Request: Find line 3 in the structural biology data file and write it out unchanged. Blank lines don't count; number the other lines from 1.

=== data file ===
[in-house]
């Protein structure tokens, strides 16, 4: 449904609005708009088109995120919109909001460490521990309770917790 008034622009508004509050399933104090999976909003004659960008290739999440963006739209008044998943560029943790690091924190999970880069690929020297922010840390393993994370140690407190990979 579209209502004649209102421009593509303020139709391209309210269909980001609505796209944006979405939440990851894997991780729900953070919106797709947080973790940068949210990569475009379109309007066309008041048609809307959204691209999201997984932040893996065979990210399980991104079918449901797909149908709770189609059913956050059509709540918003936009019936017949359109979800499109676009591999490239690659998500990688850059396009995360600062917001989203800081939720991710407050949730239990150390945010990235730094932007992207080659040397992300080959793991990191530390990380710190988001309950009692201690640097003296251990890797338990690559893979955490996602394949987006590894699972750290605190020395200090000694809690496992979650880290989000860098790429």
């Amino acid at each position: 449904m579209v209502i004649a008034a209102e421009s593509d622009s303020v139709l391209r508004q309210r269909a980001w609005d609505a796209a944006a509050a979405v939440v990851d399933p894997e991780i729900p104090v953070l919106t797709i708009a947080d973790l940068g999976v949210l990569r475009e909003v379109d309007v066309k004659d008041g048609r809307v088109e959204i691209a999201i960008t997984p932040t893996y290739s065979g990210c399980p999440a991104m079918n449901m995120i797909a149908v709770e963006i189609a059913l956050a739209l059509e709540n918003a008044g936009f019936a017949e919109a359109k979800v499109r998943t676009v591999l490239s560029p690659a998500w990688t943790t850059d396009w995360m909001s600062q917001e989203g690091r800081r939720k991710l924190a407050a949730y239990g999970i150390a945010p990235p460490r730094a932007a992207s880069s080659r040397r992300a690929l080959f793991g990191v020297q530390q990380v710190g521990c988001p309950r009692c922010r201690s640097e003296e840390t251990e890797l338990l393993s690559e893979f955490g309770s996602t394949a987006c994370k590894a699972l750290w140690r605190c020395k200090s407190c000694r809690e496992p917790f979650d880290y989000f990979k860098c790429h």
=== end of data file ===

């Amino acid at each position: 449904m579209v209502i004649a008034a209102e421009s593509d622009s303020v139709l391209r508004q309210r269909a980001w609005d609505a796209a944006a509050a979405v939440v990851d399933p894997e991780i729900p104090v953070l919106t797709i708009a947080d973790l940068g999976v949210l990569r475009e909003v379109d309007v066309k004659d008041g048609r809307v088109e959204i691209a999201i960008t997984p932040t893996y290739s065979g990210c399980p999440a991104m079918n449901m995120i797909a149908v709770e963006i189609a059913l956050a739209l059509e709540n918003a008044g936009f019936a017949e919109a359109k979800v499109r998943t676009v591999l490239s560029p690659a998500w990688t943790t850059d396009w995360m909001s600062q917001e989203g690091r800081r939720k991710l924190a407050a949730y239990g999970i150390a945010p990235p460490r730094a932007a992207s880069s080659r040397r992300a690929l080959f793991g990191v020297q530390q990380v710190g521990c988001p309950r009692c922010r201690s640097e003296e840390t251990e890797l338990l393993s690559e893979f955490g309770s996602t394949a987006c994370k590894a699972l750290w140690r605190c020395k200090s407190c000694r809690e496992p917790f979650d880290y989000f990979k860098c790429h």